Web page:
Even with prime disaster pricing, it would cheaper that what FEMA wastes for taxpayers.

  • DajjaI||

    Yup. And I would add, one of the reasons that people are against price gouging is because they think they can do it themselves. I'm sure that many of the people who stocked up on stuff imagined how much they could sell it for. And another problem is that these bans discourage planning for disaster. And that makes us less resilient when something more serious comes along.

  • Leo Kovalensky II||

    Even pre-meditated hoarding is a signal to the market that demand is high (or about to become high) in a given geographic area.

    Gouging laws are hard to justify, if you actually believe in markets. Apparently the politicians referenced in this article (and many, many others) don't.

  • Jerryskids||

    "Being moral is loading up supplies and donating them to people in need," a person named Meirstein wrote on my YouTube page.

    Don't leave us hanging! We need to know - how many U-Haul's full of generators did Meirstein deliver to the flood victims?

  • Necron 99||

    I was FB blocked by my liberal sister's former wife - now identifying as a man, after he posted "the correct price of water bottles in an emergency is $0.00" I asked if he purchased water, rented a U-Haul, purchased fuel and drove six hours one way to deliver "free" water to the effected areas. Told him he could probably get the water donated if he would do the rest, but apparently only other people's time is worthless to him.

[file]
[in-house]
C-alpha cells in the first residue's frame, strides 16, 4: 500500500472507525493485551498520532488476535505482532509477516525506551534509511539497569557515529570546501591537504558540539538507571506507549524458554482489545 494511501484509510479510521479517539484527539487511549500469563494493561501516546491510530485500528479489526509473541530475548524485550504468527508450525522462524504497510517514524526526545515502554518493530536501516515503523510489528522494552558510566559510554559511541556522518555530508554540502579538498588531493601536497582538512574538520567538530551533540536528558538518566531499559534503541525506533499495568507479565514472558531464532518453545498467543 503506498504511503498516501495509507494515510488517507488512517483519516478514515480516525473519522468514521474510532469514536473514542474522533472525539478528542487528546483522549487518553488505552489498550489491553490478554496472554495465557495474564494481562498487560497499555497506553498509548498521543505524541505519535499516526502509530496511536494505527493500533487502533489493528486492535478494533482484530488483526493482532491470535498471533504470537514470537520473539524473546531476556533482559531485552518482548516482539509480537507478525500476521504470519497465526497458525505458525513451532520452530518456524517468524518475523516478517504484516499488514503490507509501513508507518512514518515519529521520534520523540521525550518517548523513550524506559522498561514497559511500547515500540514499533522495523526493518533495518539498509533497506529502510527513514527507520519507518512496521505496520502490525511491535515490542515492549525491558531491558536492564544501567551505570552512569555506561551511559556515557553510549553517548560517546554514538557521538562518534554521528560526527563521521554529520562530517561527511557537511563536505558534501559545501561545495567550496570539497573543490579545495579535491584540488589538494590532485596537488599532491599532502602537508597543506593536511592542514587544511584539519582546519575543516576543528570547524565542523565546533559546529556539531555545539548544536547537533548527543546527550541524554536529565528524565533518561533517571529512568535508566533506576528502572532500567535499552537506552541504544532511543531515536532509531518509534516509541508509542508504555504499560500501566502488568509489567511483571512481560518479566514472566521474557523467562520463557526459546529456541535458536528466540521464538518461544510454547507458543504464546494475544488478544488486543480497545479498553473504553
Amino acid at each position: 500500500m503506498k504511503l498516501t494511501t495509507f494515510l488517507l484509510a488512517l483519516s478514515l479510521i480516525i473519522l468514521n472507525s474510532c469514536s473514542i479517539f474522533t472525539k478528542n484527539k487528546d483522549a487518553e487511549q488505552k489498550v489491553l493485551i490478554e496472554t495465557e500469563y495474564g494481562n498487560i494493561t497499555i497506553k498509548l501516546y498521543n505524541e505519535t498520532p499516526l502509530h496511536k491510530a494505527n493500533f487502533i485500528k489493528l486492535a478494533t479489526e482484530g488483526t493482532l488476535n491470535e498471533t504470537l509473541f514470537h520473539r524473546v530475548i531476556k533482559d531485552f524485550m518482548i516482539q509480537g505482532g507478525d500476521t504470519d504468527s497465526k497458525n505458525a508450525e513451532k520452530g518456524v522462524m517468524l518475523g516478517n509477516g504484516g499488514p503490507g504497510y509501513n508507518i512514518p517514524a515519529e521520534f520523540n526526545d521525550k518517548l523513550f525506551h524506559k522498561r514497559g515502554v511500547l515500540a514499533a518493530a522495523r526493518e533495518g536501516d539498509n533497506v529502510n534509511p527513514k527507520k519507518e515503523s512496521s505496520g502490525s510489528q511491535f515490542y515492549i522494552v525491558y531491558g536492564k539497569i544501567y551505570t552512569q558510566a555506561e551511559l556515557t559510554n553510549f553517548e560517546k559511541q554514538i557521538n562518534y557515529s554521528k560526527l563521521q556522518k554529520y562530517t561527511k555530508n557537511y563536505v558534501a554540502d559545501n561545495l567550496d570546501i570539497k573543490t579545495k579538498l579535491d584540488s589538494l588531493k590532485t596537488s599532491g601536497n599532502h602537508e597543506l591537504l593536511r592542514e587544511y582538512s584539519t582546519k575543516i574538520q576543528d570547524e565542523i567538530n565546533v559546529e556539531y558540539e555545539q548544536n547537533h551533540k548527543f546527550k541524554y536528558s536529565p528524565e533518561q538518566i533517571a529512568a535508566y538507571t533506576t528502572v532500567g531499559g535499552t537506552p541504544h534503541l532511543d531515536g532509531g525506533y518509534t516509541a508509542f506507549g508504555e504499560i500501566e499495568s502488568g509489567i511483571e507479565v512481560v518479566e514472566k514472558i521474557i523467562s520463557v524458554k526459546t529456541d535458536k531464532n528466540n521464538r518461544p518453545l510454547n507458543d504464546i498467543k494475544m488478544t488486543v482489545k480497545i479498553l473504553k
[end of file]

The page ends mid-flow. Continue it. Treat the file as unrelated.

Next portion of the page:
• DiegoF||

    Nonsense. If they want $0.00 water there is plenty to go around, enough for everyone in the hurricane to drink. Just get it from the Puerto Rican government.

  • DiegoF||

    Also my consolation to your sister if her woke lesbian friends have been calling her a transphobic shitlord for breaking up with her man-wife.

  • Necron 99||

    Sorry that was unclear, they are still together, the former is wife is now a husband.

    Not sure if they are still gay or extra gay? My SJW hierarchy scale is broken.

  • operagost||

    I'm not sure if they get extra privilege credits because one of them is trans, or lose credits because one is now male. Maybe it's a push.

  • Earth Skeptic||

    Extra credit only if both of them trans (and maintain the gay level at 7 or above0.

  • Mickey Rat||

    An item that is not available to he sold is effectively priceless, so $0 is not exactly wrong, just not in the way meant.

  • Jerryskids||

    In a disaster area, $20-a-sheet plywood is preferable to $50-a-sheet plywood. Just like in a non-disaster area free lunches are preferable to lunches somebody has to pay for. Guess what? In a disaster area it's not a choice between $20-a-sheet plywood and $50-a-sheet plywood, it's a choice between $50-a-sheet plywood and no plywood at all.